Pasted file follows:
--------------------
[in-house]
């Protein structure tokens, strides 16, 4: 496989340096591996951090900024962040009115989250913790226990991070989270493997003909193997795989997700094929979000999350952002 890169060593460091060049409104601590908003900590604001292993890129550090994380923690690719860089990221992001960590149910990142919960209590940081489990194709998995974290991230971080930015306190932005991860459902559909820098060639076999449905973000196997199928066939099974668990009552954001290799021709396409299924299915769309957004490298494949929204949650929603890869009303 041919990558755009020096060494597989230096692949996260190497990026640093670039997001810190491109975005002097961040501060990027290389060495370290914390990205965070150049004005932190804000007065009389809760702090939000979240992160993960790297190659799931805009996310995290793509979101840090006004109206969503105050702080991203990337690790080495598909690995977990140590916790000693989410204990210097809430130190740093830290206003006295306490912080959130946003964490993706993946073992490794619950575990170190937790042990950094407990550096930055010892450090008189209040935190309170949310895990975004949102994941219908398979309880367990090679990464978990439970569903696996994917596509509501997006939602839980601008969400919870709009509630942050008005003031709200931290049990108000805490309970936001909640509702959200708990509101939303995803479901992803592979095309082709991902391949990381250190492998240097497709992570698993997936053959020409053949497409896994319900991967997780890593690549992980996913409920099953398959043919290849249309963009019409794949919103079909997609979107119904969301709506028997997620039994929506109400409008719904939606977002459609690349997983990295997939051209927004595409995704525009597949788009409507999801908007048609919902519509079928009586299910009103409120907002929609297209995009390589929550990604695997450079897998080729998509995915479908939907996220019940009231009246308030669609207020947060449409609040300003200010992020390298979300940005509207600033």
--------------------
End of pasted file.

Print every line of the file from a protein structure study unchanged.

[in-house]
């Protein structure tokens, strides 16, 4: 496989340096591996951090900024962040009115989250913790226990991070989270493997003909193997795989997700094929979000999350952002 890169060593460091060049409104601590908003900590604001292993890129550090994380923690690719860089990221992001960590149910990142919960209590940081489990194709998995974290991230971080930015306190932005991860459902559909820098060639076999449905973000196997199928066939099974668990009552954001290799021709396409299924299915769309957004490298494949929204949650929603890869009303 041919990558755009020096060494597989230096692949996260190497990026640093670039997001810190491109975005002097961040501060990027290389060495370290914390990205965070150049004005932190804000007065009389809760702090939000979240992160993960790297190659799931805009996310995290793509979101840090006004109206969503105050702080991203990337690790080495598909690995977990140590916790000693989410204990210097809430130190740093830290206003006295306490912080959130946003964490993706993946073992490794619950575990170190937790042990950094407990550096930055010892450090008189209040935190309170949310895990975004949102994941219908398979309880367990090679990464978990439970569903696996994917596509509501997006939602839980601008969400919870709009509630942050008005003031709200931290049990108000805490309970936001909640509702959200708990509101939303995803479901992803592979095309082709991902391949990381250190492998240097497709992570698993997936053959020409053949497409896994319900991967997780890593690549992980996913409920099953398959043919290849249309963009019409794949919103079909997609979107119904969301709506028997997620039994929506109400409008719904939606977002459609690349997983990295997939051209927004595409995704525009597949788009409507999801908007048609919902519509079928009586299910009103409120907002929609297209995009390589929550990604695997450079897998080729998509995915479908939907996220019940009231009246308030669609207020947060449409609040300003200010992020390298979300940005509207600033």